UNITED STATES PATENT OFFICE.
JOHN C. KELTON, OF WASHINGTON, DISTRICT OF COLUMBIA.
SPECIFICATION forming part of Letters Patent No. 394,374, dated December 11, 1888.
Application filed January 11,1887, Renewed May 9, 1888. Serial No. 273,360. (No model.)
To all whom it may concern:
Be it known that I, JOHN C. KELTON, of the city of Washington, District of Columbia, have invented an Improvement in Pistol-Cartridge Packs; and I hereby declare the following to be a full, clear, and exact description of the same.
My invention relates to a means for rapidly reloading the chambers of revolvers; and it consists of cartridges secured together so as to be in line with the chambers of the revolver, into which they can all be instantly inserted and the holding device removed, and is an improvement on Patent No. 331 891, issued to me December 8, 1885.
Referring to the accompanying drawings for a more complete explanation of my invention, Figure 1 is a view showing the cartridges packed together ready for use. Fig. 2 shows them partially inserted into the chambers of the revolver. Fig. 3 shows a spring-band detached and open. Fig. 4 is a modification to be referred to.
This pack affords a means by which all the chambers of the Smith & Wesson and similarly-constructed pistols can be loaded simultaneously.
A and B are two parts of a core, which is grooved or chambered so that the cartridges may be assembled around it at such distances that they will stand nearly in line with the chambers of the revolver when placed opposite to them. Alongside of the upper or rear end of the shouldered portion B of the core, and unattached thereto, is placed a pin, E, to which is secured one end of a very thin metal spring-band, e, preferably corrugated, the band being passed around the assembled cartridges and. the ends being locked, latched, or bolted together in any convenient manner to bind and securely hold them together in such a manner that they may be instantly liberated by a pressure against the pin E.
In Fig. 3 I have shown a spring-band provided with a small hook, a, which, when the band is secured in position, as shown in Figs. 1 and 2, hooks under and partially around the pin E.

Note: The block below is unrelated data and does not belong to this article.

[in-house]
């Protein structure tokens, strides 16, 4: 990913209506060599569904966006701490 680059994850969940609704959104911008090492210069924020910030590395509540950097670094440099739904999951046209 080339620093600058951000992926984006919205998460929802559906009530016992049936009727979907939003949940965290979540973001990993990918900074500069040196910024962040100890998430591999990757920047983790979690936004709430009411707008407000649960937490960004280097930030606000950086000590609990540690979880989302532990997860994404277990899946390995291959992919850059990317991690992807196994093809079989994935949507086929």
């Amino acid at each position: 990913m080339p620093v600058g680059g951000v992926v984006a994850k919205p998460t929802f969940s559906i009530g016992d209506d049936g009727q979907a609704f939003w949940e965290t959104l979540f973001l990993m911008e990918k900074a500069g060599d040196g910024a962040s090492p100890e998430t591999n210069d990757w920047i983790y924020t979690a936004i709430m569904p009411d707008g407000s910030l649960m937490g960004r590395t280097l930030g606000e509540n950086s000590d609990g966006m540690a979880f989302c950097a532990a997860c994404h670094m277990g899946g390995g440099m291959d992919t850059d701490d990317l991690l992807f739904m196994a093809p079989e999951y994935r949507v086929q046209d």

It is evident that by pressing the pin E outward the hook a is unfastened and spring-band is instantly released and the cartridges liberated.
I do not limit myself to any particular manner of securing the spring-band, as it is evident that this may be greatly varied without departing from the spirit of my present invention.
The cartridges are put up in packages of this description at the armory or other convenient place, and may be surrounded by an envelope of paper or wood, or otherwise packed for transportation and protection until ready for use. The inclosing case is readily drawn off or removed when the pistol is to be charged.
The lower part, A, of the core, as well as the lower part of the envelope, is drawn away by means of a loop, F, which is attached to it, as described, in my former patent. The ends of the cartridges are then inserted into the cylinder-chambers, being still held in position upon the shouldered portion of the core by the spring-band which is around them. When the central pin, C, of the core strikes the end of the cylinder, the spring-band is released, and the top part, B, of the core (which has beveled edges b) is stopped, leaving the cartridges to fall into the chambers, after which the pistol may be closed. By this means the six chambers of the revolver may be loaded in a few seconds.
The need of such a pack for certain and rapid reloading is absolutely necessary in war, and especially where the pistol is used in hand-to-hand combat, where success depends upon the rapidity with which the pistol can be reloaded and discharged.
I am aware that cartridge-packs are not broadly new, and I do not claim such as my invention.
Having thus described my invention, what I do claim as new, and desire to secure by Letters Patent, is—
A corrugated metallic band and a mechanism for holding and releasing the same, in combination with an internal core, substantially as and for the purpose herein set forth.
JOHN C. KELTON,
W. H. PATTERSON,
D. S. CLARK.